For example, if I were to load a new Clickwrap I’ve never seen before and agreed to it, the operation would play out like this:

  1. onMustAgree would be invoked as the Clickwrap is required and I had not previously agreed to it.
  2. When I agree or decline the Clickwrap, the onAgreeing / onDeclining trigger will be invoked, giving an indication to your system of how I reacted to the Clickwrap.
  3. Once the agreement is done processing, onAgreed or onDeclined will be invoked, as the agreement state will have been shifted from never having been prompted to previously agreed or declined. This trigger takes place after the interaction is finalized and the agreement is stored within Docusign.

You can program logic around this, but each customer will need to explore the options we have available and decide which triggers work specifically for them.

Got the triggers, so what can I do with them?

Also a good question! We do realize that not all integrations will have the envelope velocity to justify setting up a Connect listener to handle these interactions. You’ll notice fairly quickly when making API requests through JavaScript that Docusign does not support Cross Origin Resource Sharing (CORS), so making a direct call from the web app to the Docusign APIs isn’t going to work. However, you can use these triggers to relay information related to the Clickwrap to your own internal system. That being said, let’s get practical.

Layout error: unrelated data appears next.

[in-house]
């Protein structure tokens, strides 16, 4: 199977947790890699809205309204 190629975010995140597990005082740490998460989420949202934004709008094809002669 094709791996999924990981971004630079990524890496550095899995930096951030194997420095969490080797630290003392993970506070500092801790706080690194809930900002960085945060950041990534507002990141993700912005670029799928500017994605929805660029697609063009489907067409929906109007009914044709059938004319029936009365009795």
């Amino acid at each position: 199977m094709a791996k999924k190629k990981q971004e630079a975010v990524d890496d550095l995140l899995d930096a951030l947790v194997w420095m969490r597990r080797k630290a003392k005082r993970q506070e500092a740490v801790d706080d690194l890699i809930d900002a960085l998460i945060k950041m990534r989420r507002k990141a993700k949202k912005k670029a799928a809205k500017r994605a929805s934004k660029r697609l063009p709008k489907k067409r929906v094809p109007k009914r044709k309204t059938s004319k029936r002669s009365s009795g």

In my case, I’m embedding a Clickwrap onto my own page following guidance from the Developer Center. Since I’m doing repeated tests, I’m putting in a randomized variable to act as a clientUserId so that I can repeatedly interact with the Clickwrap without having to reach in to change the ID while I’m testing. I’m looking to take advantage of both of these new functionalities, so I’m going to set it up with some dynamic content to start with:

     <script src = "">  </script>

mustAgree = false;
CUID = Math.floor(Math.random() * 123456789);
    environment: '',
    accountId: '70da9c0c-xxxx-xxxx-xxxx-7b3d6733328e',
    clickwrapId: 'b0168dec-xxxx-xxxx-xxxx-6a6f688b86bb',
    clientUserId: CUID,
    documentData: {
        fullName: 'Matt King',
        email: '',
        company: 'Docusign',
        title: 'DevSupport Guy',
        date: '2/8/2022'